Foam gets its shot at anthrax

A recently developed chemical cocktail that kills anthrax spores and breaks down chemical warfare agents has received its first real-world trials in anthrax cleanups this past month.

A researcher sprays decontamination foam. Sandia National Laboratories

The substance, often formulated as a foam, can also be a fog or mist, says Cecelia Williams of Sandia National Laboratories in Albuquerque, N.M., where the foam was developed. The brew contains chemicals similar to surfactants in hair conditioner and oxidizers in toothpaste, and it offers an alternative to other cleanup chemicals, such as chlorine dioxide gas.

Laboratory tests and military field trials have shown that the cocktail kills anthrax spores. After the surfactants soften a spore’s outer coating, the oxidizers get inside the bacterium and break it down, says Williams.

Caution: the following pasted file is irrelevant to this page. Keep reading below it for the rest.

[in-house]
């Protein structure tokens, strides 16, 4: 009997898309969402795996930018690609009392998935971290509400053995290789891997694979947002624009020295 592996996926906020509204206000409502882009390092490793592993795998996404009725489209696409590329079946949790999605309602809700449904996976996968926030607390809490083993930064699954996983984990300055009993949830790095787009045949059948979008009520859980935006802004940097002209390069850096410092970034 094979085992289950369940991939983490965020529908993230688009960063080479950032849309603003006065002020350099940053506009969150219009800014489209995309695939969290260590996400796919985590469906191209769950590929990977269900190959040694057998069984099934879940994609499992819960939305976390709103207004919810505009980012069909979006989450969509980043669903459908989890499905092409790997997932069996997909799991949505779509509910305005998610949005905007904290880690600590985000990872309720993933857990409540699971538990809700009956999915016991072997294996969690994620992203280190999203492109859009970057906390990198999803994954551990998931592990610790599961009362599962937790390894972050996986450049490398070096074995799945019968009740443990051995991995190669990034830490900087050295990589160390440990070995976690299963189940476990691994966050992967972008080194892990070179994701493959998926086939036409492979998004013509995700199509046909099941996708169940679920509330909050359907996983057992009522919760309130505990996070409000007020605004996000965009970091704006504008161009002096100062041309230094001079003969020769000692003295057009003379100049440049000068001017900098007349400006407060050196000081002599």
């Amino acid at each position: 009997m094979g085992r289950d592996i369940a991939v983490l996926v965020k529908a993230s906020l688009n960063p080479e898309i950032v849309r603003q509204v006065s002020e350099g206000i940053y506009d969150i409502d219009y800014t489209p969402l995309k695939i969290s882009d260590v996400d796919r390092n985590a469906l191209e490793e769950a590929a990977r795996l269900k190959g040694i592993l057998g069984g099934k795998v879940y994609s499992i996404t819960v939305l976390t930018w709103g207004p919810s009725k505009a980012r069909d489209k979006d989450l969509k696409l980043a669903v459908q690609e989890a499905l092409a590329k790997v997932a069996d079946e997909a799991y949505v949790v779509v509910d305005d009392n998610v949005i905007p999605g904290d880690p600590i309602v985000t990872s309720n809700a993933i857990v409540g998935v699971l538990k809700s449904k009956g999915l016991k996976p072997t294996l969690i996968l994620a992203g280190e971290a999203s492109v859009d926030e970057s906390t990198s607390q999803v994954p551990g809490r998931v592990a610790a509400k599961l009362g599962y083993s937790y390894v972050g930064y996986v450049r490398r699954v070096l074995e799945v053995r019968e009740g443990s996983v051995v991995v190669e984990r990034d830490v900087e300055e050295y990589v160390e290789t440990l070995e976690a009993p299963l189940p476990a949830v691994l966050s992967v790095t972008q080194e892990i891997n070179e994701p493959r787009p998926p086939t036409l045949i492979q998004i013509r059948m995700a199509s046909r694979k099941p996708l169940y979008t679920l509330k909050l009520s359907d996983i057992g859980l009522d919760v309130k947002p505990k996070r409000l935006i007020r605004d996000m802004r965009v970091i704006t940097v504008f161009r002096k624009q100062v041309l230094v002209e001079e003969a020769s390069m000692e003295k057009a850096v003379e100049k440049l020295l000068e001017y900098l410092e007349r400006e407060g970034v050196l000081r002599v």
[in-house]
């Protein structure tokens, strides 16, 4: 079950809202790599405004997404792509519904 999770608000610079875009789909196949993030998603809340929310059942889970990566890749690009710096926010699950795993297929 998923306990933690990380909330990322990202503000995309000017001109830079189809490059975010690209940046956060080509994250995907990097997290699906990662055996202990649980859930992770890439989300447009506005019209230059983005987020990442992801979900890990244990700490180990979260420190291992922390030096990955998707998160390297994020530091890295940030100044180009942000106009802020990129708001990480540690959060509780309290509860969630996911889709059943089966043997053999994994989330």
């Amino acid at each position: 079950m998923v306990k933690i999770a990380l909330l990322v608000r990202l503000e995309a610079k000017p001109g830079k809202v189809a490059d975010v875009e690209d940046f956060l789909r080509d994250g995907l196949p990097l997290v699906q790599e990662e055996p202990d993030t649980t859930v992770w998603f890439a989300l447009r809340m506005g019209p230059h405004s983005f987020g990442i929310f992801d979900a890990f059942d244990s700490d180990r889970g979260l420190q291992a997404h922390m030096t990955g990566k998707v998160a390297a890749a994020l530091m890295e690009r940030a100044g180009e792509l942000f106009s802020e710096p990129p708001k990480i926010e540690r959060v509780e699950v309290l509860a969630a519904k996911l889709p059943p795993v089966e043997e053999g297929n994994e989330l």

Cleanup crews have used a brand of the foam sold by Denver-based Modec in the offices of ABC, CBS, and the New York Post, says Modec president Brian Kalamanka.

A version sold by EnviroFoam in Huntsville, Ala., has been used in parts of three congressional office buildings, an EnviroFoam spokesperson says.

More Stories from Science News on Chemistry